"If ever there was such a thing as divine intervention in the life of an institution, this is it," said Dan Finley, president of the Milwaukee Public Museum.
The museum expects that the exhibit, which runs through May 7, will draw viewers from not only the Milwaukee area, but also surrounding states, as this is the tour's last North American stop and only Midwest venue.
"It is an extraordinary exhibition that will mesmerize visitors of all backgrounds," Finley said. "The museum is delighted to provide the Milwaukee community and visitors to the region with this once-in-a-lifetime opportunity to see timeless works of art in such a meaningful context."
Opening up dialogue
Msgr. Roberto Zagnoli, curator of the Vatican Museums, was at the Milwaukee Public Museum last week for the uncrating of four of the objects to be showcased in the exhibit. The Mandylion of Edessa, considered to be the oldest known representation of Christ, was one of the pieces uncrated.
"The true meaning of this exhibit is the dialogue it will open up with all people in all the world," Zagnoli said. "They can now entertain themselves with the truth."
"The Milwaukee Public Museum provides the ideal venue for this extraordinary exhibition on the role of the papacy," said Archbishop Timothy M. Dolan in a museum-issued press release."The exhibition is sure to inspire and educate Catholics and non-Catholics alike on the successor of St. Peter, his role in promoting international peace and justice, and his historical commitment to increasing dialogue with other world religions."
The experience is likely to be a thought-provoking and emotional experience for those who walk through its doors. Visitors can expect to be immersed in a multi-sensory experience, beginning with a three-minute introductory video.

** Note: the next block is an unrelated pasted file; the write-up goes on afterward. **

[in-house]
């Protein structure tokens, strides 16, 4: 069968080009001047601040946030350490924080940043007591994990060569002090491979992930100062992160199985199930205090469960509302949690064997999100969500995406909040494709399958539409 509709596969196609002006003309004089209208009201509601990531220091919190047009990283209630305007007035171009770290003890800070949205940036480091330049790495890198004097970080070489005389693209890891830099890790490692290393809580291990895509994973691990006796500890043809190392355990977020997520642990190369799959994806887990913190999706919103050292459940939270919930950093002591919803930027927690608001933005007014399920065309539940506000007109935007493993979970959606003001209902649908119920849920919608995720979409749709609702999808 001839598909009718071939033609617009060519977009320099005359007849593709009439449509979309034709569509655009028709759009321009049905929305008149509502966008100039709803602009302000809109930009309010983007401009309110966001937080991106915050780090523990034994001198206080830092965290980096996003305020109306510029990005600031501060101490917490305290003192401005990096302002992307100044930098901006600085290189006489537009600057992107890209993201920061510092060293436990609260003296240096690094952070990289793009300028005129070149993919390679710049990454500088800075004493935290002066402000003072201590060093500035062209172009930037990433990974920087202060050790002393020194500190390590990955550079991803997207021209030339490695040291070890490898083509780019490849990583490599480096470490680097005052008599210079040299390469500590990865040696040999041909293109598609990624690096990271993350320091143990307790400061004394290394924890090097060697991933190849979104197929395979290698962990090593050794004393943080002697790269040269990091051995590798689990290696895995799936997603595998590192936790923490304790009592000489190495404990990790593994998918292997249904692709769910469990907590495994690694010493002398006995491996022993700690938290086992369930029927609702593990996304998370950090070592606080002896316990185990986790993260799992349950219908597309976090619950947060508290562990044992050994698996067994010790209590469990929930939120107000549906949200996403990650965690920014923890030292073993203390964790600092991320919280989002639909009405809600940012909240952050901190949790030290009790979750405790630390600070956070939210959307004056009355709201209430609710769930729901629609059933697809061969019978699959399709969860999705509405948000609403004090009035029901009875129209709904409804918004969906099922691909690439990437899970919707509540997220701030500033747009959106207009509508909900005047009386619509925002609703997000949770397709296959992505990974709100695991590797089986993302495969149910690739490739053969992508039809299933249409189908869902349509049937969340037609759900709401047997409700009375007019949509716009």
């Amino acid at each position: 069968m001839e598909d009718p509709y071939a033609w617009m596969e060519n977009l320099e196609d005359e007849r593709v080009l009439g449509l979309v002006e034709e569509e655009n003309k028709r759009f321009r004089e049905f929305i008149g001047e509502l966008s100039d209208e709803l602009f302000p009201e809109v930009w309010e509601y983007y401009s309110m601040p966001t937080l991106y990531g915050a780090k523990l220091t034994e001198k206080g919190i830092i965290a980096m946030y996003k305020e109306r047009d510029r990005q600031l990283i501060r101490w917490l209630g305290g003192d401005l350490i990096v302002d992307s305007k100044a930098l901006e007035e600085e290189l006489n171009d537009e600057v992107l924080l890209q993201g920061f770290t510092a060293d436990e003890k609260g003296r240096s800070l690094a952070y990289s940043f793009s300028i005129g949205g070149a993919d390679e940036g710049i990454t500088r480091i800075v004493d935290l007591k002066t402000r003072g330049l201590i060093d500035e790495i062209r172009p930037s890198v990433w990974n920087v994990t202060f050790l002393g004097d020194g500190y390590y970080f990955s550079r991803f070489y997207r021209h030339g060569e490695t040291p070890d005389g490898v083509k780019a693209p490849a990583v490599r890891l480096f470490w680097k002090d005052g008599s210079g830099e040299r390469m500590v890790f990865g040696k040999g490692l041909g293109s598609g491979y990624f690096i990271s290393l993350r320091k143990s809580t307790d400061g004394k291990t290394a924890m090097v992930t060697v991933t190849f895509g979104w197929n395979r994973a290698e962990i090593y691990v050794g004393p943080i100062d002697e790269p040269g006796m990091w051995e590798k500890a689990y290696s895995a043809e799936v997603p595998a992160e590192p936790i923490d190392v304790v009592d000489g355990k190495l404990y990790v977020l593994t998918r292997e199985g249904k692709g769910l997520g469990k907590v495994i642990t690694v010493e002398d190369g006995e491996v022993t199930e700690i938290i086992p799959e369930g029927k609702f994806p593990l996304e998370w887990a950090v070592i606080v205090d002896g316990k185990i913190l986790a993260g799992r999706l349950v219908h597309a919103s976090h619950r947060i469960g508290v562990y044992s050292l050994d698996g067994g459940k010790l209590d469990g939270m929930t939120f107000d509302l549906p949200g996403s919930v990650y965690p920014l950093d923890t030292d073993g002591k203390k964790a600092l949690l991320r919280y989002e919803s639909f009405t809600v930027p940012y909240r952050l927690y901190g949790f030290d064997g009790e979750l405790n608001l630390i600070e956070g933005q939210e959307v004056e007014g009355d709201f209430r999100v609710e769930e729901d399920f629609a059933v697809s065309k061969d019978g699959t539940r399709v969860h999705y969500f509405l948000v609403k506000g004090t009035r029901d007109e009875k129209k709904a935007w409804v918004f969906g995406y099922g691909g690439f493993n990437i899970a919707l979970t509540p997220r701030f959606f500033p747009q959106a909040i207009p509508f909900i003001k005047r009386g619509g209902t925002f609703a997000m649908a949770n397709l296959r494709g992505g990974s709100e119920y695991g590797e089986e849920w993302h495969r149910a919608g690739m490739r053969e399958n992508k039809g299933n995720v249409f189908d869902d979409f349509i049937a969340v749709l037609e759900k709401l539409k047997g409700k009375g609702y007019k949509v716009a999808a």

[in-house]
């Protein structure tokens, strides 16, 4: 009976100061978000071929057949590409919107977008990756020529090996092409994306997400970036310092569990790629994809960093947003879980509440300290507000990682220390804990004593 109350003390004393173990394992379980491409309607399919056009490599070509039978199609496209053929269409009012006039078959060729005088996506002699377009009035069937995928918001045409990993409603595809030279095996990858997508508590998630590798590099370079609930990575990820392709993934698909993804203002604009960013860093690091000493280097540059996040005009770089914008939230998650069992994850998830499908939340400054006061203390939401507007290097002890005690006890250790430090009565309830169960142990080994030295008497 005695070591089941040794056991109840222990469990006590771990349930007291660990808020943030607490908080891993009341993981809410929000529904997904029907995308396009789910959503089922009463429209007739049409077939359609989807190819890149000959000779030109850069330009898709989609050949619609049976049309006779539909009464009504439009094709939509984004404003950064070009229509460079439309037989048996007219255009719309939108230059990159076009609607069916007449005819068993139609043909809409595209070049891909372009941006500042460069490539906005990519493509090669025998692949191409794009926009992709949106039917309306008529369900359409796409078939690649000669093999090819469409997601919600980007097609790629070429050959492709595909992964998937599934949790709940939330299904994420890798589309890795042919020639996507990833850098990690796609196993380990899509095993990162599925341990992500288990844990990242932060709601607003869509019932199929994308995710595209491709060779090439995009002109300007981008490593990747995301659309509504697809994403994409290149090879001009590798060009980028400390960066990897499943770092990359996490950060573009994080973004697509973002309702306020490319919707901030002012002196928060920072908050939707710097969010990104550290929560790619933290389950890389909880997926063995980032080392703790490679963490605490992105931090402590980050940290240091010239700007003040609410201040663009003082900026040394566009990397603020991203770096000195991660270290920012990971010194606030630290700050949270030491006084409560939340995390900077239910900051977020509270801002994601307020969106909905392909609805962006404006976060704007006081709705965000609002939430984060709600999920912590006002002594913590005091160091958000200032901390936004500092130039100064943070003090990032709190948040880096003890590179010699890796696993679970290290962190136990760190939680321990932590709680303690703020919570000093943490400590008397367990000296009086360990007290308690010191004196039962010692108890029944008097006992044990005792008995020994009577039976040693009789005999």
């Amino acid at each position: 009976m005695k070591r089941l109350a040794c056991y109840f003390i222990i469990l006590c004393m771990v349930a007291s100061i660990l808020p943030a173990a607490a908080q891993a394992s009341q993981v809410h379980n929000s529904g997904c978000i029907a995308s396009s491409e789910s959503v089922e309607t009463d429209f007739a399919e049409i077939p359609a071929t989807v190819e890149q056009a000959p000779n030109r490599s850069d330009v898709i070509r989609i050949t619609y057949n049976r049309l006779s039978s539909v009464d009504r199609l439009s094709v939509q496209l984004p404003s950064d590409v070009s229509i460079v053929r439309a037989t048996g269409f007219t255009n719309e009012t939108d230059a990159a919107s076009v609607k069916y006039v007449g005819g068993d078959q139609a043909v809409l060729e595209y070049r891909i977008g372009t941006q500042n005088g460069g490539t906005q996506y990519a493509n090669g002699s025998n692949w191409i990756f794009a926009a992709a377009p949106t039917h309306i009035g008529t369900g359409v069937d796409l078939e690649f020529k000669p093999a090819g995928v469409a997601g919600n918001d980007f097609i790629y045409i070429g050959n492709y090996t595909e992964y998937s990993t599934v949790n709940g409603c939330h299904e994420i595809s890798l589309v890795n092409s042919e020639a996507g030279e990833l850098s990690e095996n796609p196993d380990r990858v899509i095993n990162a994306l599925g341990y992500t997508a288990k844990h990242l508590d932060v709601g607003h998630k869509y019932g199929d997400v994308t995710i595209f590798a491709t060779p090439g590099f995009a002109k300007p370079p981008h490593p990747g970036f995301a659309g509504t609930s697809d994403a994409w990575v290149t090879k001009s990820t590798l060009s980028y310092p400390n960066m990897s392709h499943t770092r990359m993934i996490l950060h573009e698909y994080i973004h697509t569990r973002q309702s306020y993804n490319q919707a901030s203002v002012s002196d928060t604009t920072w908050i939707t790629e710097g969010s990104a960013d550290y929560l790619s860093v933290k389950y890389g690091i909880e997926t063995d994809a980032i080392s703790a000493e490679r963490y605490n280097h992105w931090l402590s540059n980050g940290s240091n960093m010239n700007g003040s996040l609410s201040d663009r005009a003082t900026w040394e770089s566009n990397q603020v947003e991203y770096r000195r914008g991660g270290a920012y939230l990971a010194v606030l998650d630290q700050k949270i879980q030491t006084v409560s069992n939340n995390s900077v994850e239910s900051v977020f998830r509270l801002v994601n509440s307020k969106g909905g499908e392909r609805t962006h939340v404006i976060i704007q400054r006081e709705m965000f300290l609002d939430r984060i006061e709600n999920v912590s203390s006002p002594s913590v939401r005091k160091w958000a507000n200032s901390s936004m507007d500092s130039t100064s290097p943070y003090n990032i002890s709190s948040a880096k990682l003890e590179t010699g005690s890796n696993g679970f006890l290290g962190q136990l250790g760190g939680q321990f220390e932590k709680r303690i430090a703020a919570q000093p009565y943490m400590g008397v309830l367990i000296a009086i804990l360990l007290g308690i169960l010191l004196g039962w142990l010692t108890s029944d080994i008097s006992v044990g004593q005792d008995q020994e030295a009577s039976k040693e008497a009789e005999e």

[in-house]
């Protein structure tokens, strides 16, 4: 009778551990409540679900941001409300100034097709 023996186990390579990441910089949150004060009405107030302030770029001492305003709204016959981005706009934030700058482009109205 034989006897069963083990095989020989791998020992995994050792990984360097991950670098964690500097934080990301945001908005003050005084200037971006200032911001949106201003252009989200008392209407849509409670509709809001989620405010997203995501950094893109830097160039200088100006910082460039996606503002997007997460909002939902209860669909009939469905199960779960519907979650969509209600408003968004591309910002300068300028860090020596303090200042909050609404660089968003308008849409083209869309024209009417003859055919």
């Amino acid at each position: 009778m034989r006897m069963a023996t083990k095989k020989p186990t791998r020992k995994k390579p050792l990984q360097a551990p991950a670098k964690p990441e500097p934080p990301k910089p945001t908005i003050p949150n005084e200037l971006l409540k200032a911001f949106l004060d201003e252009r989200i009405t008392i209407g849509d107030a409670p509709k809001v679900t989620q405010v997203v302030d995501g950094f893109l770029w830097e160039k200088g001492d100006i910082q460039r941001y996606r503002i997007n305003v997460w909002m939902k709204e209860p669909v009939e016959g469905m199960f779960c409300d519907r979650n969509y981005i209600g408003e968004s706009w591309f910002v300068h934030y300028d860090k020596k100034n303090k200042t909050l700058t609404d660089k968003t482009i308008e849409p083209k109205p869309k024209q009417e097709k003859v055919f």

The exhibit itself, which holds more than 300 objects, has been modeled after the Vatican, with walls, doors, ceilings, and foundations recreated to look exactly like the Vatican, giving visitors an authentic feel, as if they are walking through the Vatican itself.
The exhibition consists of 12 galleries, developed along six themes:
Reproduction of the Tomb of St. Peter;
Building of the Basilicas, the Sistine Chapel;
Into the World;
Recent Papal History; and
Into the New Millennium.
Highlights of the exhibit include the Papal Tiara of Pope Pius IX, a Buddhist Thanka presented by the Dalai Lama to Pope John Paul II, and objects used during the election of Pope Benedict XVI.
Other items include personal items of the popes, official diaries from papal conclaves, marble sculptures and intricately embroidered silk vestments.